The head of the Police Federation will suggest a "fear factor" in the wake of the Leveson Inquiry is preventing officers from blowing the whistle on how crime statistics are being manipulated.
The intervention by Steve Williams, chairman of the organisation which represents 130,000 frontline officers in England and Wales, is highly significant because it appears to confirm widespread public scepticism of how crime is recorded.
Official figures show crime is at an historic low, despite cuts to police budgets and staffing levels.
Mr Williams will say that police transparency on crime levels and other areas has been badly hit by the Leveson inquiry on Press standards, which examined alleged collusion between police officers and journalists. . . . .
From the UK Daily Mail (May 14, 2013):
Police officers are afraid to speak out about the dubious practices being used to conceal true crime rates, a senior police leader has claimed.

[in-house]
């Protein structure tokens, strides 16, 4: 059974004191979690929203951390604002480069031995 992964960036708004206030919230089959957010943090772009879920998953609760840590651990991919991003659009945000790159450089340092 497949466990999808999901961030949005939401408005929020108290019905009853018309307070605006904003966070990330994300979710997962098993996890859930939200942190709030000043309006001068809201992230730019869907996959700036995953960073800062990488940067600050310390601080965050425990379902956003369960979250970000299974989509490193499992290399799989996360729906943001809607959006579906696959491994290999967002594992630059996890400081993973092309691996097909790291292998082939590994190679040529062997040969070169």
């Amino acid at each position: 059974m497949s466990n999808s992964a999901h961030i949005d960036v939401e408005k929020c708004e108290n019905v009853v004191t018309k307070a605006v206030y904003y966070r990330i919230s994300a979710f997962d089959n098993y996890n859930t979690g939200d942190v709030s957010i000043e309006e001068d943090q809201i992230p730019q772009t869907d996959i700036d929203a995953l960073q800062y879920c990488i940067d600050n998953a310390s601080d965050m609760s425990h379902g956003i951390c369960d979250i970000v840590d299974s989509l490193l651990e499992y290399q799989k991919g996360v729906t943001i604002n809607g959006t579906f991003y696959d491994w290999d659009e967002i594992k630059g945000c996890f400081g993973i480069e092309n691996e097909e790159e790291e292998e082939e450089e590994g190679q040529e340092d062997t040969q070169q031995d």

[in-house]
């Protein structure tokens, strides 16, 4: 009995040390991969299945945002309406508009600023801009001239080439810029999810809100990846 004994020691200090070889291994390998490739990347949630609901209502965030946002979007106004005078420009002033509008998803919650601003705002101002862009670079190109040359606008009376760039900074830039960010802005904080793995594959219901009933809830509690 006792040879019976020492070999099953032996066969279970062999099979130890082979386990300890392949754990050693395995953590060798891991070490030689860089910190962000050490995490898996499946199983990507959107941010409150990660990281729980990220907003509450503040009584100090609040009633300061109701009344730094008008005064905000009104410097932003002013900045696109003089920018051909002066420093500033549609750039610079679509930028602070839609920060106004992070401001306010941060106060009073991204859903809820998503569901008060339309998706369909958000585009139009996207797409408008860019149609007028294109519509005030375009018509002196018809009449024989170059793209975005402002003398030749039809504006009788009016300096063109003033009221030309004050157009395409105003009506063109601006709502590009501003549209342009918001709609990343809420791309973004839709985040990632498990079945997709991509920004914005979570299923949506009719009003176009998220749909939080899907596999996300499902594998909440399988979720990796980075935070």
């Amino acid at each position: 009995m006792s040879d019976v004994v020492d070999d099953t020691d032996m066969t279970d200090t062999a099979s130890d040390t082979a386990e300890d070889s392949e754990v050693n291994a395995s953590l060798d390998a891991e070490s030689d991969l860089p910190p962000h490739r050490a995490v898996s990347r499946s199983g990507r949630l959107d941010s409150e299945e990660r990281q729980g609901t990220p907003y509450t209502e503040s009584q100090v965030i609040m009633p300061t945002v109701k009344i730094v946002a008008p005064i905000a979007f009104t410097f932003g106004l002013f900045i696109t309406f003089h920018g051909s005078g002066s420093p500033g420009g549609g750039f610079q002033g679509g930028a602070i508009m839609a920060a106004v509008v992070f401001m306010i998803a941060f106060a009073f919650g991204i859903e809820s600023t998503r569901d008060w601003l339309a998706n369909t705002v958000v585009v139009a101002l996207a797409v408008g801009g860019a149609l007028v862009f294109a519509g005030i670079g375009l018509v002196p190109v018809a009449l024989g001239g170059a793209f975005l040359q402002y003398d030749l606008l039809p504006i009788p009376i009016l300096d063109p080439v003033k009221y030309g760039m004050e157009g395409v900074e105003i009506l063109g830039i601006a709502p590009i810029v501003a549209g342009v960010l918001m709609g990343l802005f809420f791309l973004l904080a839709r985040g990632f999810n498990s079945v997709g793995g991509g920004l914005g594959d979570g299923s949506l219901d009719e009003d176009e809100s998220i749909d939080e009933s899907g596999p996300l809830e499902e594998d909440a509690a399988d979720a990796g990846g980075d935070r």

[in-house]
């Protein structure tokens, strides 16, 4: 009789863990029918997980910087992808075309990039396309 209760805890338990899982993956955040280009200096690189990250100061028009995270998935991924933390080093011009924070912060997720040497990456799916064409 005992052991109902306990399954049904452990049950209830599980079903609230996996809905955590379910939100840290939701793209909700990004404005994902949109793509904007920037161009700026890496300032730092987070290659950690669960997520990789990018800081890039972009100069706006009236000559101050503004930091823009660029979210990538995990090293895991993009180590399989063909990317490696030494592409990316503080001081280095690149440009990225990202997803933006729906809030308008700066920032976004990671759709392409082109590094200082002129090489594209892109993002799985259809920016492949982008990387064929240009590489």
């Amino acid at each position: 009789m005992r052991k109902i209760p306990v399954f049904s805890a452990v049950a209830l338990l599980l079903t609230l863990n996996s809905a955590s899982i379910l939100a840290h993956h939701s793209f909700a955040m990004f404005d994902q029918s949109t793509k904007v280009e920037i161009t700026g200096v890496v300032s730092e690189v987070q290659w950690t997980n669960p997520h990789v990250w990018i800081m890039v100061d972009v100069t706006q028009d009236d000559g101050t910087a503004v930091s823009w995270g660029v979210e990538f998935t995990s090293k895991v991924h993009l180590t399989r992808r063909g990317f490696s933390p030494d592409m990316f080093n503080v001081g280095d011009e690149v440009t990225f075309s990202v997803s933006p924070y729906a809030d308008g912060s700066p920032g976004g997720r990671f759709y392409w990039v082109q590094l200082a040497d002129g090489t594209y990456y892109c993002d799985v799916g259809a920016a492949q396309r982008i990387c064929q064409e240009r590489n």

Steve Williams, chairman of the Police Federation, said officers were under huge pressure to keep crime statistics down.
In some cases, mobile phone thefts were being recorded as lost property, while a spate of burglaries might be registered as a single offence.
‘The latest crime figures showed a 5 per cent fall in crime but, based on the anecdotes I’m getting, I am not sure that is the case,’ he said. ‘Pressure is being brought to bear on frontline officers on the way they are recording crime. . . .
Generally, there is some evidence of increased politicization of the police in the UK. From the Home Office's A New Approach to Fighting Crime
has this (p. 3):
Increasing government interference in recent
years has changed the focus of the police.
They have become responsive to targets and
bureaucracy rather than to people. They
have become disconnected from the public
they serve. only seven per cent of the public
know to go to their Police authority if they
have a problem. This has left communities
feeling disempowered from the fight to cut
crime. People no longer feel that the law
will be on their side if they try to do the right
thing. In Germany, two thirds of people
said they would intervene to stop anti-social
behaviour; in the UK two thirds would not. . . . .
While it is possible to reclassify a rape as an assault or a serious property crime as a less serious one, it is much more difficult to hide murders as some seem to suggest